Whereas in the first stage of recovery survivors deal with social adversity mainly by retreating to a protected environment, in the third stage survivors may wish to take the initiative in confronting others. It is at this point that survivors are ready to reveal their secrets, to challenge the indifference or censure of bystanders, and to accuse those who have abused them.
Survivors who grew up in abusive families have often cooperated for years with a family rule of silence. In preserving the family secret, they carry the weight of a burden that does not belong to them. At this point in their recovery, survivors may choose to declare to their families that the rule of silence has been irrevocably broken. In so doing, they renounce the burden of shame, guilt, and responsibility, and place this burden on the perpetrator, where it properly belongs.
Family confrontations or disclosures can be highly empowering when they are properly timed and well planned. They should not be undertaken until the survivor feels ready to speak the truth as she knows it, without need for confirmation and without fear of consequences. The power of the disclosure rests in the act of telling the truth; how the family responds is immaterial. While validation from the family can be gratifying when it occurs, a disclosure session may be successful even if the family responds with unyielding denial or fury. In this circumstance the survivor has the opportunity to observe the family’s behavior and to enlarge her understanding of the pressures she faced as a child.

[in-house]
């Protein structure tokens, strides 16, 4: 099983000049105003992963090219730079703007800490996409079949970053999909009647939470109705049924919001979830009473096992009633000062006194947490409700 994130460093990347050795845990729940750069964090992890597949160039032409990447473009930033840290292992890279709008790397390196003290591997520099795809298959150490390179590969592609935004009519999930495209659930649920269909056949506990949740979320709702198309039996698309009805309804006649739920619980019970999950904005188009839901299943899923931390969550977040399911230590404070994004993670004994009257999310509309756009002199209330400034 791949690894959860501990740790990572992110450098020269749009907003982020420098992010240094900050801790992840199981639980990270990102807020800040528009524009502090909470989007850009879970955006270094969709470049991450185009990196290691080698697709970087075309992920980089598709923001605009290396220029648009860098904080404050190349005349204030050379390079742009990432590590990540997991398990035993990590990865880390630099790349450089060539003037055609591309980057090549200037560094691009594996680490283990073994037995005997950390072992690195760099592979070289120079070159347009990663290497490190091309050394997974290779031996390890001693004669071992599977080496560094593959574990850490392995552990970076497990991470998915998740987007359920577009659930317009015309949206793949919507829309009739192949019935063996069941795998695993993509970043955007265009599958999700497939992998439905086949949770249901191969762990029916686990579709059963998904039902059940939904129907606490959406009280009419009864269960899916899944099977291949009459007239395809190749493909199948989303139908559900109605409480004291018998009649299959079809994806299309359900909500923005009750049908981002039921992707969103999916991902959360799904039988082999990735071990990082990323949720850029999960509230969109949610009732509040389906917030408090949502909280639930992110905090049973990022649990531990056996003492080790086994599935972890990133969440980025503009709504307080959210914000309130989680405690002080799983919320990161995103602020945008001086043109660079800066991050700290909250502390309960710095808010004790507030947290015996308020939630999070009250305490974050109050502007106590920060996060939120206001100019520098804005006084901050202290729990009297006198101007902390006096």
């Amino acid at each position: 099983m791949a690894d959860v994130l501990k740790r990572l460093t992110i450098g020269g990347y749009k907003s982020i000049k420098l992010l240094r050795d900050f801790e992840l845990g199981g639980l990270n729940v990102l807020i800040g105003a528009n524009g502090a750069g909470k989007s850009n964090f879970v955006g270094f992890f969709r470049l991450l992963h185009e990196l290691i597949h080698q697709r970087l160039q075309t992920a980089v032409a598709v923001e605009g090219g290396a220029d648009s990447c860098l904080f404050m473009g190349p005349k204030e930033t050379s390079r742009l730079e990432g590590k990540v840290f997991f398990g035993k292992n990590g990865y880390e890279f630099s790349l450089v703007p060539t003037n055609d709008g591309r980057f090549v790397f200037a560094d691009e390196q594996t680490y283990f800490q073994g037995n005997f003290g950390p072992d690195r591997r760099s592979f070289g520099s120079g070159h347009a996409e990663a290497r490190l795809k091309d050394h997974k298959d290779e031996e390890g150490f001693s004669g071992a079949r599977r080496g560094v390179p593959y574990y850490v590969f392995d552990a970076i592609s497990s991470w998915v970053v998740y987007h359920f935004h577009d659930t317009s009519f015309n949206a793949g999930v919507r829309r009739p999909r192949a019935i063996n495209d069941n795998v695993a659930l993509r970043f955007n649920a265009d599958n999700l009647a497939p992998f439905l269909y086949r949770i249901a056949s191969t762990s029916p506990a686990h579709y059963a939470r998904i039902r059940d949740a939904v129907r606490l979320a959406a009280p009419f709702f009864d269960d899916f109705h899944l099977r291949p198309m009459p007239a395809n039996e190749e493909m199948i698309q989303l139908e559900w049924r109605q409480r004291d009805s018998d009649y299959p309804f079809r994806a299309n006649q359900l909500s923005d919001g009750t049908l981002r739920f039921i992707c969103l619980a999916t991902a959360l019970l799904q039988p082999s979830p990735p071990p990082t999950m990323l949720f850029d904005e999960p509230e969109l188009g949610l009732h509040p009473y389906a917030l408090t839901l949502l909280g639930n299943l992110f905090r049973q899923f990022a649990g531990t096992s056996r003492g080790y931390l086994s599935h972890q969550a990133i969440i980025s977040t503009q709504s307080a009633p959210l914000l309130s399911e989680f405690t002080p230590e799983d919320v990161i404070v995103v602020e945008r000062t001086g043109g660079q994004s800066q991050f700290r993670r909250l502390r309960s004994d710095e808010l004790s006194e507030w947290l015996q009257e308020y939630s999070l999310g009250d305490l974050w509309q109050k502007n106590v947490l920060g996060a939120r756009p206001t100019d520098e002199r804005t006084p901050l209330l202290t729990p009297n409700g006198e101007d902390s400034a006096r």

Please please please stop saying things like “If I had a physical illness instead of a mental one you’d take me seriously!” or literally anything to that effect.
This is a really common misconception but I have no idea where it comes from as the reaction pretty much all chronic illnesses get, mental or physical, tend to be roughly the same. Some illnesses have more stigma or are treated with more ableism than others, yes, but as general categories the way they’re treated are the same.
I’ve gotten the exact same comments about both my mental and physical health, including
- Aren’t you too young to have that?
- Are you sure those meds wont turn you into a zombie?
- Did you try yoga?
- Have you tried sleeping better?
- Try this diet it’ll totally make you better!
- I’m pretty sure thats not a real thing
- You’re just using that as an excuse
- no, you’re just lazy/[insert ableist slurs here].
Additionally, I’ve been physically sick literally over 5 years and do not have any diagnosis, which is not uncommon. Being physically ill is not some magical difference from being mentally ill where doctors suddenly aren’t ableist towards you, know exactly how to diagnose you, and do so immediately.
Its also not a magical land where people take you seriously, ever. Believe me. I can’t even count the number of times I’ve been told I’m too young to be chronically ill, and I’ve been chronically ill since I was 13 so its like, clearly it can happen a lot younger than 18. and yet I get those comments constantly anyways.